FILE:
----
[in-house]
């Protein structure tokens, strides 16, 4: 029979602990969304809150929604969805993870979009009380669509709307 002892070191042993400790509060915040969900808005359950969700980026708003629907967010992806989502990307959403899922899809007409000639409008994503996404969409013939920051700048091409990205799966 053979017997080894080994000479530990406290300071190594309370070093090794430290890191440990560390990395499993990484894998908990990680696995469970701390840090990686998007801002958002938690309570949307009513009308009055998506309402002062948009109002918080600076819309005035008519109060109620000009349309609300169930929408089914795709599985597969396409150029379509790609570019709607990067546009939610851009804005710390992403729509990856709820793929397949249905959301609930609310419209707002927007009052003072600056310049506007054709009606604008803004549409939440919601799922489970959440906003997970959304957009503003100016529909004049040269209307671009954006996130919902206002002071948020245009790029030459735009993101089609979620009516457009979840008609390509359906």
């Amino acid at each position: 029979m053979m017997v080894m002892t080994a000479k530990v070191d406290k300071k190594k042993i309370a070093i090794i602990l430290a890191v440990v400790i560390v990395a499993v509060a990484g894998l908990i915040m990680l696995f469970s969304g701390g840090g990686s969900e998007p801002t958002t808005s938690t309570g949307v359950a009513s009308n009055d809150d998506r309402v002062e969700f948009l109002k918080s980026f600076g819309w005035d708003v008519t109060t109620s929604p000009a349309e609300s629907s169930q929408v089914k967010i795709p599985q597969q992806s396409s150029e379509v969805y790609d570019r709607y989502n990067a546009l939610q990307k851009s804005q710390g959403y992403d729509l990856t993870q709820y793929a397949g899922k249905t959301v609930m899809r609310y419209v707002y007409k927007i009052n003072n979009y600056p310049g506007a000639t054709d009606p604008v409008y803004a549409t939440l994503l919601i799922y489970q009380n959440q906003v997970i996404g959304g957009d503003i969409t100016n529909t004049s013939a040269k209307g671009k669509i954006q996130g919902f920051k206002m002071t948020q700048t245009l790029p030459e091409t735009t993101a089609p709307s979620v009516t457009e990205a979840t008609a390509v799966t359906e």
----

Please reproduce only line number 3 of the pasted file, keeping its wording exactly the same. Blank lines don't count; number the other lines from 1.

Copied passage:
């Amino acid at each position: 029979m053979m017997v080894m002892t080994a000479k530990v070191d406290k300071k190594k042993i309370a070093i090794i602990l430290a890191v440990v400790i560390v990395a499993v509060a990484g894998l908990i915040m990680l696995f469970s969304g701390g840090g990686s969900e998007p801002t958002t808005s938690t309570g949307v359950a009513s009308n009055d809150d998506r309402v002062e969700f948009l109002k918080s980026f600076g819309w005035d708003v008519t109060t109620s929604p000009a349309e609300s629907s169930q929408v089914k967010i795709p599985q597969q992806s396409s150029e379509v969805y790609d570019r709607y989502n990067a546009l939610q990307k851009s804005q710390g959403y992403d729509l990856t993870q709820y793929a397949g899922k249905t959301v609930m899809r609310y419209v707002y007409k927007i009052n003072n979009y600056p310049g506007a000639t054709d009606p604008v409008y803004a549409t939440l994503l919601i799922y489970q009380n959440q906003v997970i996404g959304g957009d503003i969409t100016n529909t004049s013939a040269k209307g671009k669509i954006q996130g919902f920051k206002m002071t948020q700048t245009l790029p030459e091409t735009t993101a089609p709307s979620v009516t457009e990205a979840t008609a390509v799966t359906e």